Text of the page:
After an unprecedented survey to look for Earth-like planets beyond the solar system, NASA's Kepler space telescope this week begins a search for free-flying planets to learn just how common orphan worlds may be.
Planets without host stars are difficult to find, but they do exist. Scientists believe these bodies were ejected from their solar system families due to gravitational dynamics, lured away by tidal forces from interloping passersby, or perhaps even formed without the benefit of a parent star. What they don't know is if orphan planets are common or not.
To find the free-flying worlds, astronomers are turning to a technique known as microlensing, which occurs when the background light of a star is distorted due to the gravitational effects of another, unseen body located between the star and the observing telescope.
"For a lensing event that's due to a just a single object, the most salient feature of the light curve is the time scale. In general, a shorter time scale is potentially indicative of a lower-mass lensing object," said astronomer Calen Henderson, with NASA's Jet Propulsion Laboratory in Pasadena, Calif.
The time scale for a lensing event caused by a free-floating planet may last just days or even hours, he added.
"If you're just monitoring one star, it's very, very rare to capture a microlensing event. That would only happen once per individual star every maybe 300,000 years," Henderson told Discovery News.
"It's a fishing expedition. Microlensing events are rare. They're unpredictable and so what microlensing surveys have done for decades is just try to play the numbers game," he said.
Ongoing ground-based surveys boost the odds of capturing a microlensing event by focusing on tens of millions or even hundreds of millions of stars, looking for targets that brighten within short time periods.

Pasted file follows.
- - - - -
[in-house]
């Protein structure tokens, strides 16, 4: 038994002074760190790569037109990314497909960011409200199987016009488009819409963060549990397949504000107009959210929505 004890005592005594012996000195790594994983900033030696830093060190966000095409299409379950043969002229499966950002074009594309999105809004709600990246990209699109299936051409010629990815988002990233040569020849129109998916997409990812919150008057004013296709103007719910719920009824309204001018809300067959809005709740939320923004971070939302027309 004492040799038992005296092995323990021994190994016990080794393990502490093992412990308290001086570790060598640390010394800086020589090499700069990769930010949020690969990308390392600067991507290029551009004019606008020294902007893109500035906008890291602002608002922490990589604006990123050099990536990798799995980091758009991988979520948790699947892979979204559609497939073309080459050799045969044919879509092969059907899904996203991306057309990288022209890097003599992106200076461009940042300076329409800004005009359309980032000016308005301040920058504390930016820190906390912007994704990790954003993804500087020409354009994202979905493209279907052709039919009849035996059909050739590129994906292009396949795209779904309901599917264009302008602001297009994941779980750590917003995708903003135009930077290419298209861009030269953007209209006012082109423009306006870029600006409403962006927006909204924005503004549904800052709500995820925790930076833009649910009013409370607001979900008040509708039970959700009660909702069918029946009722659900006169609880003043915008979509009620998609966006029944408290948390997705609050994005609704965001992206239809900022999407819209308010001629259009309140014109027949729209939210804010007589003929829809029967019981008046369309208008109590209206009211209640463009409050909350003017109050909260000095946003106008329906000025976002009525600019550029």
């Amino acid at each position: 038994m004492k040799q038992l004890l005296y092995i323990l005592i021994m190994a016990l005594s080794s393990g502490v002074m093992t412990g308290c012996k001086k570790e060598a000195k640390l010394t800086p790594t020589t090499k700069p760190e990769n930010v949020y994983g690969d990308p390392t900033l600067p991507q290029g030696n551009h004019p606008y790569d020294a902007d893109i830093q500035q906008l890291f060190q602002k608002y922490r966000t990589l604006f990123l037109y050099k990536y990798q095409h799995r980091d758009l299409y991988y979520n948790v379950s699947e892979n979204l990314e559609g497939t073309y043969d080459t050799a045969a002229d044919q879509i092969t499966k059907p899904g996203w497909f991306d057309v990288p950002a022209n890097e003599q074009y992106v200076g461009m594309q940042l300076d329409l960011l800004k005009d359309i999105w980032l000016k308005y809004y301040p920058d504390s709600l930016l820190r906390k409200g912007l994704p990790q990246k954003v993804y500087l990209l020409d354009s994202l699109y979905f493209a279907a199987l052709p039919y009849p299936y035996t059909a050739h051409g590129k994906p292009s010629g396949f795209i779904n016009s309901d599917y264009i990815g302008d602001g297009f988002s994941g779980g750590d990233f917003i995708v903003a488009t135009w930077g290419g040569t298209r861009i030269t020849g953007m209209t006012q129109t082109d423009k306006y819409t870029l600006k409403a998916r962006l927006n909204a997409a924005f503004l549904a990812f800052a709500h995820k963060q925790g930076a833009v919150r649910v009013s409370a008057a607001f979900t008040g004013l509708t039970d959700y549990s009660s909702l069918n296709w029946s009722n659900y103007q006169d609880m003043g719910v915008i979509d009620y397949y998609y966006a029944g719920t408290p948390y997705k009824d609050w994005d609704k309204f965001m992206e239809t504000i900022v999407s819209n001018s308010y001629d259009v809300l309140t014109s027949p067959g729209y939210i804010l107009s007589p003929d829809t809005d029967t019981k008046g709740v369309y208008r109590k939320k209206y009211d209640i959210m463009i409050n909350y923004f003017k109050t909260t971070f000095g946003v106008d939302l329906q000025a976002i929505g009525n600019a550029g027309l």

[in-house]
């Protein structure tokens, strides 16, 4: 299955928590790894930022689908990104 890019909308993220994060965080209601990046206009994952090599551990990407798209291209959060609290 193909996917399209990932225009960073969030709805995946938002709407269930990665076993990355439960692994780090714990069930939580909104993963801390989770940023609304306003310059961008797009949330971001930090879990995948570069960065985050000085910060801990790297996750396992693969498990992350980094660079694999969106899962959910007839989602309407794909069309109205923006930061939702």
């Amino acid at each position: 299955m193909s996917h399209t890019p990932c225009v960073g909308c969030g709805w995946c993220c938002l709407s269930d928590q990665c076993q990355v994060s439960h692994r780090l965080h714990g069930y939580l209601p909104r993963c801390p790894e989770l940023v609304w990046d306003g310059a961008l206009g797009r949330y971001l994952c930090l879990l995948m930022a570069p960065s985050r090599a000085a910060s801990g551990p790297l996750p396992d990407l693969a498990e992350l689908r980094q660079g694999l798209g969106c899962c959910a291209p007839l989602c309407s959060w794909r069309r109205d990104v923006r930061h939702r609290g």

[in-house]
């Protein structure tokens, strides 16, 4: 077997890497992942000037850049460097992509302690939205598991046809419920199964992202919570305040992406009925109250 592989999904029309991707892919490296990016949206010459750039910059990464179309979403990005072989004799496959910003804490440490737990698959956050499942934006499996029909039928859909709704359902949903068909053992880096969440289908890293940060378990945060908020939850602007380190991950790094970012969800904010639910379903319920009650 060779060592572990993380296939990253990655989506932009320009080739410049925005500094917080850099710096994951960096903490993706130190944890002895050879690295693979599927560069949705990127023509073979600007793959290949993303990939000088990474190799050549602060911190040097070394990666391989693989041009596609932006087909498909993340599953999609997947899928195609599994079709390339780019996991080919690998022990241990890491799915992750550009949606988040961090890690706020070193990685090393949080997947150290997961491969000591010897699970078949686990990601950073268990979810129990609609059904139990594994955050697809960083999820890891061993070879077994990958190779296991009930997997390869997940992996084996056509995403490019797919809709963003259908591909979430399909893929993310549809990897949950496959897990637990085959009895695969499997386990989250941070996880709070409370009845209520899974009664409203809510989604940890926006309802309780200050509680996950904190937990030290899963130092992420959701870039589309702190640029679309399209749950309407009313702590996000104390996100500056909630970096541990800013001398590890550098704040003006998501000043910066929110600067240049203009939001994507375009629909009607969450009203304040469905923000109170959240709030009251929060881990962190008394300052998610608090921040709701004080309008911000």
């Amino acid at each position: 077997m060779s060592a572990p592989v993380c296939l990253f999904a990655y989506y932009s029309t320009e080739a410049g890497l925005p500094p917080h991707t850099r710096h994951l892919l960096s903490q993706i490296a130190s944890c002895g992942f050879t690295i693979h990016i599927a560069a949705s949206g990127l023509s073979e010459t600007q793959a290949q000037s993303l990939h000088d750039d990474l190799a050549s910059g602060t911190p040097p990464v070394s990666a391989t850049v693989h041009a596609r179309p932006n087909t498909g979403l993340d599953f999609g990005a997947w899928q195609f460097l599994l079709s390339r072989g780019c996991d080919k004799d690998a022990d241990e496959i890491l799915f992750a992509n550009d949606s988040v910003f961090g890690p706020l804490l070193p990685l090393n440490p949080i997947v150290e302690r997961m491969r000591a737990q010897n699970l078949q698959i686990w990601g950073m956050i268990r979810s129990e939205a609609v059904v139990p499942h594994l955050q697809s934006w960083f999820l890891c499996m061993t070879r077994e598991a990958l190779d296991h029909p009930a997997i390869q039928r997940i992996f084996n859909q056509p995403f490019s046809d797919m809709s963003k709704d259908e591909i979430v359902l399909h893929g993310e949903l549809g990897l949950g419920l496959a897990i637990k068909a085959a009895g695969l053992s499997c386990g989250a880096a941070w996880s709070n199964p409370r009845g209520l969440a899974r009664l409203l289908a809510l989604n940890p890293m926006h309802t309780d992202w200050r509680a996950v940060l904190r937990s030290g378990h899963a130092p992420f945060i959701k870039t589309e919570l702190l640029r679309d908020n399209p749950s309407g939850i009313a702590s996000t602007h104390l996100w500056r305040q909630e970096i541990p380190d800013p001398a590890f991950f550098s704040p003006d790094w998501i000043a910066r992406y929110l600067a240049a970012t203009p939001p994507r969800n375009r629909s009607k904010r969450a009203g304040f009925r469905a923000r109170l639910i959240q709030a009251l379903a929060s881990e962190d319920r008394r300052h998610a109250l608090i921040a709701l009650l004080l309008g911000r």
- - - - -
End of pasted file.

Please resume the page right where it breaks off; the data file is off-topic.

While some variations in a star's brightness are due to stellar flares or because the star is what is known as a cataclysmic variable and periodically erupts, other changes are caused by unseen bodies in the foreground warping the light of the background star.
"What we're going to try to do with K2 is look for those events that are due to a lensing system that is just a free-floating planet," Henderson said.
To accomplish that, the K2 team will work in conjunction with ground-based surveys to try to get two perspectives of a lensing event, which will allow astronomers to calculate the mass what is causing the lensing.
"It's the first chance that we will have to actually measure the masses of these objects and the first chance to find out if the ones we find that are low-mass are (gravitationally) bound to a host star or not," Henderson said.
Scientists believe that they will be able to detect free-floating planets about the size of Saturn or larger with the technique.
K2's hunt for orphan worlds began on Thursday and is scheduled to last until July 1.
A white paper on the project was released at the American Astronomical Society meeting in Orlando in January.
Originally published on Discovery News.
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Irene Klotz is a founding member and long-time contributor to Space.com. She concurrently spent 25 years as a wire service reporter and freelance writer, specializing in space exploration, planetary science, astronomy and the search for life beyond Earth. A graduate of Northwestern University, Irene currently serves as Space Editor for Aviation Week & Space Technology.